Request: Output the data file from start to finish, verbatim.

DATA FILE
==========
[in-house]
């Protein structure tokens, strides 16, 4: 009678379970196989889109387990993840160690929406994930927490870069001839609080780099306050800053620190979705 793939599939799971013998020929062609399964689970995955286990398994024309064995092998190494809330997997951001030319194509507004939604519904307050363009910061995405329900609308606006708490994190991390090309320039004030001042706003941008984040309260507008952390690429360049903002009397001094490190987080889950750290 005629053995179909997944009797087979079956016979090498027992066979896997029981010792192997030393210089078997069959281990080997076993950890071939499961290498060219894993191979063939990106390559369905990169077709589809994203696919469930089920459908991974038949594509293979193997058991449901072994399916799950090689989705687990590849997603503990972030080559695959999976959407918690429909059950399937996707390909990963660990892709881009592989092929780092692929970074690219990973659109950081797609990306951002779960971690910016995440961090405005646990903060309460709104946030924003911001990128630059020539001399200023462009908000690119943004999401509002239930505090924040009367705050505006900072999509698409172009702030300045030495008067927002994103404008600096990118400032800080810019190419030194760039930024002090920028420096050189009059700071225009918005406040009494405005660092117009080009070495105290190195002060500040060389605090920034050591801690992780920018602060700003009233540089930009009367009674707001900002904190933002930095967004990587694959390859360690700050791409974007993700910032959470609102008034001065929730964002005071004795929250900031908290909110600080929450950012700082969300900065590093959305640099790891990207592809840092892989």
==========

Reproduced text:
[in-house]
């Protein structure tokens, strides 16, 4: 009678379970196989889109387990993840160690929406994930927490870069001839609080780099306050800053620190979705 793939599939799971013998020929062609399964689970995955286990398994024309064995092998190494809330997997951001030319194509507004939604519904307050363009910061995405329900609308606006708490994190991390090309320039004030001042706003941008984040309260507008952390690429360049903002009397001094490190987080889950750290 005629053995179909997944009797087979079956016979090498027992066979896997029981010792192997030393210089078997069959281990080997076993950890071939499961290498060219894993191979063939990106390559369905990169077709589809994203696919469930089920459908991974038949594509293979193997058991449901072994399916799950090689989705687990590849997603503990972030080559695959999976959407918690429909059950399937996707390909990963660990892709881009592989092929780092692929970074690219990973659109950081797609990306951002779960971690910016995440961090405005646990903060309460709104946030924003911001990128630059020539001399200023462009908000690119943004999401509002239930505090924040009367705050505006900072999509698409172009702030300045030495008067927002994103404008600096990118400032800080810019190419030194760039930024002090920028420096050189009059700071225009918005406040009494405005660092117009080009070495105290190195002060500040060389605090920034050591801690992780920018602060700003009233540089930009009367009674707001900002904190933002930095967004990587694959390859360690700050791409974007993700910032959470609102008034001065929730964002005071004795929250900031908290909110600080929450950012700082969300900065590093959305640099790891990207592809840092892989």